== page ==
This wildlife sanctuary cares for pangolins, the world’s most trafficked mammal



CNN

A Libassa Wildlife Sanctuary In Liberia, West Africa, Juty Deh Jr is bottle feeding an orphaned baby pangolin. These small, scaly creatures are believed to be the world’s most trafficked mammals.

Pangolins are found in Africa and Asia, but all eight species are endangered, killed for their meat and for use in traditional medicine. In Liberia they are commonly known as “ant bears” due to their very particular diet of ants and termites, and this sanctuary is a refuge for them.

“Since I started working with the Libassa Wildlife Sanctuary, I feel like the animals are a part of me,” Deh Jr tells CNN. “So every time I see someone hurting (an) animal, I feel like they’re hurting me personally.”

Deh Jr joined the sanctuary when it opened five years ago and says that in that time he has cared for more than 70 pangolins, most of which were brought here by the Liberia Forest Development Authority after being confiscated, turned in or orphaned. as a result of the bushmeat trade. .

Liberia is the West Africa’s most forested country – with more than two-thirds of its land mass comprises forest. Rich in fauna and flora, these forests are part of the biodiversity hotspot of the “Guinea Forests of West Africa”, which, according to a USAID 2018 Reportit contains a quarter of all mammal species found on the continent, including 30 primate species and three of the world’s eight pangolin species.

Many people also live in forested areas. In Liberia, there is a long history of bushmeat consumption, from primates to civets (a cat-like mammal), and the pangolin is considered a delicacy. Deh Jr grew up eating the animal, something he is ashamed of today. “As a child living with his parents, he has no choice, because he can’t provide for himself,” he explains. “So even if you don’t want to eat bushmeat, you just have to.”

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CNN
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This rescue center is helping the world’s most trafficked mammal

But in recent years another threat to the local pangolins has emerged. Susan Wiper, director of the Libassa Wildlife Sanctuary, says some people are killing the animal to meet demand in China and Vietnam, where its scales are used in traditional medicine.

Between 2014 and 2018, the number of pangolin shipments seized globally increased tenfold. according to a 2020 report of the United Nations Office on Drugs and Crime. Most of the seizures were made in Asia, with the animals coming largely from Africa. Uganda and Togo were the biggest sources of pangolins, and the report notes that large seizures have recently taken place in Côte d’Ivoire, with Liberia as the country of origin. Prior to 2009, most pangolin scales came from Asia, and the report noted that the growth in African imports could be due to a decline in Asian populations.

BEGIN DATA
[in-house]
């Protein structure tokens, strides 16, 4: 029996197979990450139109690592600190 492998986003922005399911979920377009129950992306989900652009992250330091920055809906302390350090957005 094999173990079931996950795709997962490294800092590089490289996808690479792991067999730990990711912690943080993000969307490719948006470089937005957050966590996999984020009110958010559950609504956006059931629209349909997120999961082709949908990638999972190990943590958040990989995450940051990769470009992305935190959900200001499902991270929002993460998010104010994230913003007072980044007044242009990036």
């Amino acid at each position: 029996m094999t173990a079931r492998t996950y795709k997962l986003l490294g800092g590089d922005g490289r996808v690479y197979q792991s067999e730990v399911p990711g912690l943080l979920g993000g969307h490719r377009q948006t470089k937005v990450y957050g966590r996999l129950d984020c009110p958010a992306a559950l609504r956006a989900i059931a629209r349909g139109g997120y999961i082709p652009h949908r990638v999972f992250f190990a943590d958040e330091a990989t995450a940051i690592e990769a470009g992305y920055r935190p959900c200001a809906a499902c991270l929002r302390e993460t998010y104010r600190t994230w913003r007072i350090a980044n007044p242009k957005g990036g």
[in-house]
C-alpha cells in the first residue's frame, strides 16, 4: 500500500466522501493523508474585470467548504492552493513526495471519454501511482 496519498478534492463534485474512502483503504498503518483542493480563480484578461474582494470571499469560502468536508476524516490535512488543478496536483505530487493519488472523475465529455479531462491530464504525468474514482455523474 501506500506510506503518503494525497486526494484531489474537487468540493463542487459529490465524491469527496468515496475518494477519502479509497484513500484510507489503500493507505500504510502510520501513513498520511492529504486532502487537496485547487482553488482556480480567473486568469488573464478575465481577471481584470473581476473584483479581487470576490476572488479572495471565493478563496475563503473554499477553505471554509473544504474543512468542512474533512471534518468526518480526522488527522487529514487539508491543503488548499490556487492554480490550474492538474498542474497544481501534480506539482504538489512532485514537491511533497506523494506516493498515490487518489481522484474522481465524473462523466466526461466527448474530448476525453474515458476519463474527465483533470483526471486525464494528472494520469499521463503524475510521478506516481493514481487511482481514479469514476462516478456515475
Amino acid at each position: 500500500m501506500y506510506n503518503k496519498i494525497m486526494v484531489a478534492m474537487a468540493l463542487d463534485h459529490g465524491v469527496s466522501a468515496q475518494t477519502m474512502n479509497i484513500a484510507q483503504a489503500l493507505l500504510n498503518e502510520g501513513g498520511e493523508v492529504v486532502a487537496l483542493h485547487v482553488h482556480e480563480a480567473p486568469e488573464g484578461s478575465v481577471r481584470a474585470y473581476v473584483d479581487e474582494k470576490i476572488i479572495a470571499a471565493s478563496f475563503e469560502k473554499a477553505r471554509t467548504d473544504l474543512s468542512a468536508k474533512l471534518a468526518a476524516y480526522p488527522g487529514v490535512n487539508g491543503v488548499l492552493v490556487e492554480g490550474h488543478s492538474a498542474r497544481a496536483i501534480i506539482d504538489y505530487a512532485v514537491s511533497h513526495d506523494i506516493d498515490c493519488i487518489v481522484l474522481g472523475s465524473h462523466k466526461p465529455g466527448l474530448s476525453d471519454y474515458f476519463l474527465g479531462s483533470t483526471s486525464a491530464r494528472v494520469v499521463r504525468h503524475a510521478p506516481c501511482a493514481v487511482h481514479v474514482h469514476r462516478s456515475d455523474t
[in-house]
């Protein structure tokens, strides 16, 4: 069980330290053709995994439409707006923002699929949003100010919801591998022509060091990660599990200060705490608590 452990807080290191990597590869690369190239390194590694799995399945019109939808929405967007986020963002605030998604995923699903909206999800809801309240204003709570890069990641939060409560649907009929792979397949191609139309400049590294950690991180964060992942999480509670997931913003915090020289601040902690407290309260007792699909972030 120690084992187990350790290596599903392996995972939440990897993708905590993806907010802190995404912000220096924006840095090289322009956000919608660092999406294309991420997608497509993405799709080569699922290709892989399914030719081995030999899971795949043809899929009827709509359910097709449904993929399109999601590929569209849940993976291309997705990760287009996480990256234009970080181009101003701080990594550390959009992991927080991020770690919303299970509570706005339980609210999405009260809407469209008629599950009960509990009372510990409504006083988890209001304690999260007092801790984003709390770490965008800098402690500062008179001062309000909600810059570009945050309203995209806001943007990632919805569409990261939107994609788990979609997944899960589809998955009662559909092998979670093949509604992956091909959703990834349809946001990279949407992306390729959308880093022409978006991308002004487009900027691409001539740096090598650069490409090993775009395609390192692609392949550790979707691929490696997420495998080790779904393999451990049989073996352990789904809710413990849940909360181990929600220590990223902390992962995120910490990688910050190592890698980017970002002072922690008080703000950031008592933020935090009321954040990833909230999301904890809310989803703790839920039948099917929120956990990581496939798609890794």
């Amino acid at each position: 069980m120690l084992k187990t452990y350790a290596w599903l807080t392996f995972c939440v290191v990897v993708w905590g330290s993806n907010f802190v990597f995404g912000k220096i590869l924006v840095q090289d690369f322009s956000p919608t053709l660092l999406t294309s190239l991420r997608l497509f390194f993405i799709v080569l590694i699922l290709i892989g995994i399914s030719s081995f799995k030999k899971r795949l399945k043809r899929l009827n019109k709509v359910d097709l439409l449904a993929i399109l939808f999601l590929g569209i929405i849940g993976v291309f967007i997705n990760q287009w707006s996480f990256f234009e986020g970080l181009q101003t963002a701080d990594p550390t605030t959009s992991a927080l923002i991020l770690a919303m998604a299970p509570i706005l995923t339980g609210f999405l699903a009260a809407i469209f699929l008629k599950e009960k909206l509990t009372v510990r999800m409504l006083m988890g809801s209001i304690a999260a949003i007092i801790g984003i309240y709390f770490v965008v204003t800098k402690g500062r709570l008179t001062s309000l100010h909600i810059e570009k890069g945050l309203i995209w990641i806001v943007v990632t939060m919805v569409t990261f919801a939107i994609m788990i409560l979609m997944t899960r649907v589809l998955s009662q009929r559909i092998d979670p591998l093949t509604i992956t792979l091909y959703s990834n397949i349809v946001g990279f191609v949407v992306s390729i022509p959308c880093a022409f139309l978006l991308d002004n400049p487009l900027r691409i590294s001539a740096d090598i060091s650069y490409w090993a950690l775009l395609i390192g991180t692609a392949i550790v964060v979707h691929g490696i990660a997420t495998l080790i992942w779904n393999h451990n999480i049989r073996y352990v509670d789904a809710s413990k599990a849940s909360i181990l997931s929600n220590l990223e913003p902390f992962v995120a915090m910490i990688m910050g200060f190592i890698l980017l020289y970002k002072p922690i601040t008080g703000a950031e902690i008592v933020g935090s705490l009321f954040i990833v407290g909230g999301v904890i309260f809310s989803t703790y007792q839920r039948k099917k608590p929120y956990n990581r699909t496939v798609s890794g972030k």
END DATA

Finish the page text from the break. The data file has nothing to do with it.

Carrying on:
While WWF estimates that globally more than a million pangolins have been poached in the last decade, Wiper says it’s hard to get exact statistics. “No one has any idea of ​​the numbers in Liberia, so every pangolin that comes out is really a disaster,” he adds.

A bottle-fed pangolin at the sanctuary.

Their scaly armor protects them from almost all but one predator. “Pangolins have no natural enemies except humans,” says Deh Jr. “If they get scared, they roll up into a ball and no other animal can move through the scales. But (that) also makes it easy for humans to just pick it up and do whatever we want with it.”

The commercial exchange of these animals has been internationally banned and in 2016 the The Liberian government introduced a law making it illegal to hunt, buy, sell, capture, transport, or eat protected species, including pangolins. But enforcing this law remains a challenge. Wiper explains that many people simply don’t know it exists and says that education and awareness play a critical role in the future of conservation in Liberia.

However, she remains hopeful that things are changing. She says the Liberia Forest Development Authority is playing an increasingly active role in confiscating protected species that have been taken from the wild.

In the past four years, Wiper says the sanctuary has taken in nearly 600 animals, from pangolins to dwarf crocodiles, monkeys and more. She says the main goal is to rehabilitate and return as much of Liberia’s wildlife to the forest as possible.

For Deh Jr, there are few rewards greater than this. “Putting it back into the wild, you really feel proud,” he says. “You feel like you’re moving forward because you’re really saving animals.”

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